Struggling to make your desired espresso? This beginner-friendly guide will teach you the four techniques to dial in the perfect cup of espresso at home.
If you’re a coffee-lover or just someone who drinks coffee occasionally, you’ve probably had an espresso. Espresso represents lots of things. It’s the perfect morning wake-me-up, it can be used as a dessert topping or mixed with ice cream for an affogato. We all have our preferences and rituals around coffee but what should you be looking for when getting that perfect espresso shot?
You want to be able to make it at home as the cool baristas do, but you don’t know where to start. It’s not as complicated as it sounds but there are some crucial steps that can help take your espresso from “err” to “yum!”.
In this blog post, we’ll give you our tips for dialing in your own perfect shot of espresso.
Dialing in espresso…
Is a skill, but it’s not rocket science. But first, what is dialling in?
Dialing in is the process of making espresso taste as delicious as possible. To do this, you want to dissolve just the right amount of soluble flavor and aromatic compounds from coffee using just enough water. To control this, there are four main parameters you should be looking at in your espresso recipe – dose, yield, grind size and brew time.
When dialing in, it’s important to only adjust one parameter at a time. Otherwise, you can easily lose track of which changes have influenced your espresso’s flavor profile.
Dose – How much ground coffee?
The dose or dosage refers to the amount of ground coffee that you are using to brew.
An espresso is usually made with 16 to 18 grams of ground coffee; however, this figure will vary depending on the density and roast profile of your coffee beans.
A larger dose will allow you to brew more espresso and a smaller one, less so. Choosing a dose weight can be tricky because it will also affect the intensity of your coffee. If you want to control the output of your espresso shot, try increasing it by small increments, such as 0.2 – 0.5 gram to hit the level you desire. Similarly, if you find the flavor too intense, decrease the dose by a similar amount.
Yield – How much espresso in your cup?
The yield can refer to how much espresso is in your cup or the total amount of espresso produced by the coffee machine.
Yield is often communicated in relation to dose. In most cases, the standard ratio of dose to yield is 1:2. This means with 20g dose, you would have 40g yield. Your dose and yield should be increased in proportion to maintain a reasonable ratio of coffee to water because it will affect both the taste and body of your coffee.
If you’re aiming for a rich, full bodied flavor profile, your dose and yield should be increased proportionally with respect to the water. A higher ratio usually results in a bitter cup whereas lower ratio (eg, 1:1.15) will produce a sweeter, fruitier cup but less body overall.
It is recommended that you shouldn’t change the ratio before you have tested at least a few different brew times which we will be bringing out in the coming point.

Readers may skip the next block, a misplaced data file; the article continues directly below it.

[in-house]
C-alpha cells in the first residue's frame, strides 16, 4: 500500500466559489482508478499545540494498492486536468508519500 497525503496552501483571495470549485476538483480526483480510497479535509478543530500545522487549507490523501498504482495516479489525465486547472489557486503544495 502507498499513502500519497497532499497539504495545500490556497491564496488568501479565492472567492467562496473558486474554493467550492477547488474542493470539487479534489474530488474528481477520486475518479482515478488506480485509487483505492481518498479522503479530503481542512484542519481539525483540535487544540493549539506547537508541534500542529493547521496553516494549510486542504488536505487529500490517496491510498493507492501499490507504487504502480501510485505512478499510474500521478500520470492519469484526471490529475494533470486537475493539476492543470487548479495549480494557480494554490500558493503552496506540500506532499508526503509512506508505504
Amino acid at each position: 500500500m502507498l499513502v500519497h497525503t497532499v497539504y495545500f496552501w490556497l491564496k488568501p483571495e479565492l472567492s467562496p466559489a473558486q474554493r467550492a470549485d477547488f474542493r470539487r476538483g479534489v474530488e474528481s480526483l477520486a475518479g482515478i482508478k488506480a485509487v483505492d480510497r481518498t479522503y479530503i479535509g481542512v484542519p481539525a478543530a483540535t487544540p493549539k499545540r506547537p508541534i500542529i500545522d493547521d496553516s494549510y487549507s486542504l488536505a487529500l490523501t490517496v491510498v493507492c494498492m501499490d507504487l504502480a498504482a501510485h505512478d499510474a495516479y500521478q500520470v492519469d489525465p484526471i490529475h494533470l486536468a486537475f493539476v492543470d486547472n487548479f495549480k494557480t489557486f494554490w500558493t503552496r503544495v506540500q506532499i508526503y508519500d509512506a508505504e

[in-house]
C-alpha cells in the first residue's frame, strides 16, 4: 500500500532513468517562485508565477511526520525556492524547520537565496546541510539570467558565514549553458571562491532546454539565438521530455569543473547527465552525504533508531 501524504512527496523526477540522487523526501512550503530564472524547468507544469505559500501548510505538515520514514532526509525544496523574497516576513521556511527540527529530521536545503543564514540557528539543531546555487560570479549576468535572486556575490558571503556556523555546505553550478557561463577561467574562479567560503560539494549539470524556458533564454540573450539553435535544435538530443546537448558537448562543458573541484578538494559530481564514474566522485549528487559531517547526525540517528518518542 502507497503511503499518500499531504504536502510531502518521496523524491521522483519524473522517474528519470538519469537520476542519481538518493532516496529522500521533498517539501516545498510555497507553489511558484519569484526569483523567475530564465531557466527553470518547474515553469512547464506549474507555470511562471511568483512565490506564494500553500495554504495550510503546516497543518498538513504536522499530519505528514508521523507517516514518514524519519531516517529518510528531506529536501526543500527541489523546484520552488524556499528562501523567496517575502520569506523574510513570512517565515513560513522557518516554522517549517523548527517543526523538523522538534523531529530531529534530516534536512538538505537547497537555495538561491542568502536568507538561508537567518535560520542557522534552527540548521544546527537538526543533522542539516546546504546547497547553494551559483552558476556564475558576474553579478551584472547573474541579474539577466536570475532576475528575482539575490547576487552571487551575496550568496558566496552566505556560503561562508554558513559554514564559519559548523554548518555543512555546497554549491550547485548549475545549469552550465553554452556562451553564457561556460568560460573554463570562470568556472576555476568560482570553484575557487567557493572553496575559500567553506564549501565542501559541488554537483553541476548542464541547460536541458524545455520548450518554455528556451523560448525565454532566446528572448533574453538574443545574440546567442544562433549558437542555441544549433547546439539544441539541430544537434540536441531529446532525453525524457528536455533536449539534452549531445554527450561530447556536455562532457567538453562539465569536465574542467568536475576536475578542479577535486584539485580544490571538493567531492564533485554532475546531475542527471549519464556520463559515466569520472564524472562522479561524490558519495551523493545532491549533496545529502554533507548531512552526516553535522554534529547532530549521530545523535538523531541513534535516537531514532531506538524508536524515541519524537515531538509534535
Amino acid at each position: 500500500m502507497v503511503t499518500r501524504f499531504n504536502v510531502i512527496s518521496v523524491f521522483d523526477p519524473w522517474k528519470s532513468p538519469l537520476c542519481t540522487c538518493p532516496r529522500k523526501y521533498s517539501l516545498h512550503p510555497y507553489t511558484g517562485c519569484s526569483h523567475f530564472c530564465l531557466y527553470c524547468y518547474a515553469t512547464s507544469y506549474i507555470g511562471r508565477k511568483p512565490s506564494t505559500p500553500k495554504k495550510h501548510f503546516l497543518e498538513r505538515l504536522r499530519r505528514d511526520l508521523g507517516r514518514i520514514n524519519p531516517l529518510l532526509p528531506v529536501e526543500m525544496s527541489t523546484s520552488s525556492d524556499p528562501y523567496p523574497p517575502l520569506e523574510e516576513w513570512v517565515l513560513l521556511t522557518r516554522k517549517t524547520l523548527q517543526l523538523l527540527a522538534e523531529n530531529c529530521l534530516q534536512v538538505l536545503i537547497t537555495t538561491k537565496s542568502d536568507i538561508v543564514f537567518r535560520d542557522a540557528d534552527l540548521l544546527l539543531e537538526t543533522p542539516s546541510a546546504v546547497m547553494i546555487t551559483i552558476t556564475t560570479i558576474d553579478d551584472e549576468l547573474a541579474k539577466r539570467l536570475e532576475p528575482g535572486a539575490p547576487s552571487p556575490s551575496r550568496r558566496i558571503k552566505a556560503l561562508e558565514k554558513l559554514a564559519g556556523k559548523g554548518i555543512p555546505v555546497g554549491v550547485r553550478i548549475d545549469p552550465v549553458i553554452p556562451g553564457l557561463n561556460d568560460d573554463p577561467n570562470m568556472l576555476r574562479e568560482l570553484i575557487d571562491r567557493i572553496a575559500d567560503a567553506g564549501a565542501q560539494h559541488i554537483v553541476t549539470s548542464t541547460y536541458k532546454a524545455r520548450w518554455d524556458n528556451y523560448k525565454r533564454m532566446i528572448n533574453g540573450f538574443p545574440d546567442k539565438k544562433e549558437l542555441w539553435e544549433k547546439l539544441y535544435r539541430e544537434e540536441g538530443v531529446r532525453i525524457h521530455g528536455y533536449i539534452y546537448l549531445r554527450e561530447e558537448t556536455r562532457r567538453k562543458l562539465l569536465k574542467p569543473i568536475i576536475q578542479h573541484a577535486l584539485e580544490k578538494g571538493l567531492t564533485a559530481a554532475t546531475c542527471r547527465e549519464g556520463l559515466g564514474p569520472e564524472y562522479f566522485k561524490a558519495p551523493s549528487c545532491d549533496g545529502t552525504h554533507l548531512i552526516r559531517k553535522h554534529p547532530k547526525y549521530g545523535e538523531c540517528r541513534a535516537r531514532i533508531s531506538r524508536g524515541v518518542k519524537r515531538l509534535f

Grind size – How coarse or fine should you ground?
When you dial in the grind size, it’s like finding that one perfect frequency for tuning into your radio station. When your ground coffee happens to be either too fine or too coarse – it will give you over or under extracted coffee.
For example, the typical dose range for a double espresso is 18g with a yield of 36 g (1:2 ratio). If the brew time is 50 seconds, you need to set your grind size coarser until its extraction time falls between the range of 25 to 35 seconds.
In other words, if your shot finishes after the desired target brew time, the water is probably passing through your coffee bed far too slow. You will need to adjust the grind coarser to increase the particle size and it will help water find a way through quicker.
If your shot finishes before the desired target brew time, adjust the grind finer and it will help slow down that water flow.
Brew time – How long does it take to extract?
Brew time refers to the length of time it takes to brew your espresso or how long until you reach the desired output (yield) in your cup. This is the last variable you should pay attention to, and it’s also the most flexible parameter amongst the four.
The optimal brew time for espresso is often between 25 – 35 seconds. If you want your coffee to taste less acidic and have more body, then it’s best to extract your espresso in a longer time . If an espresso has been extracted for a shorter time, however, you will likely taste caramelized sweet with some bitterness present.
There are also other factors that you should look into when adjusting your brew time. This includes the roast level and grind size of coffee beans.
Whether you’re an inexperienced or experienced home barista, dialling in right can feel daunting at times. But, once you figure out the basics and understand every step of the process, you can dig into flavor !
Important note: only adjust one parameter at a time. For instance, if you want to increase or decrease the dose, keep every other parameter (yield, grind size, & brew time) exactly the same. This way it’s easy for you to know what’s the next step of adjustment you need to make to get the finished cup that you desire.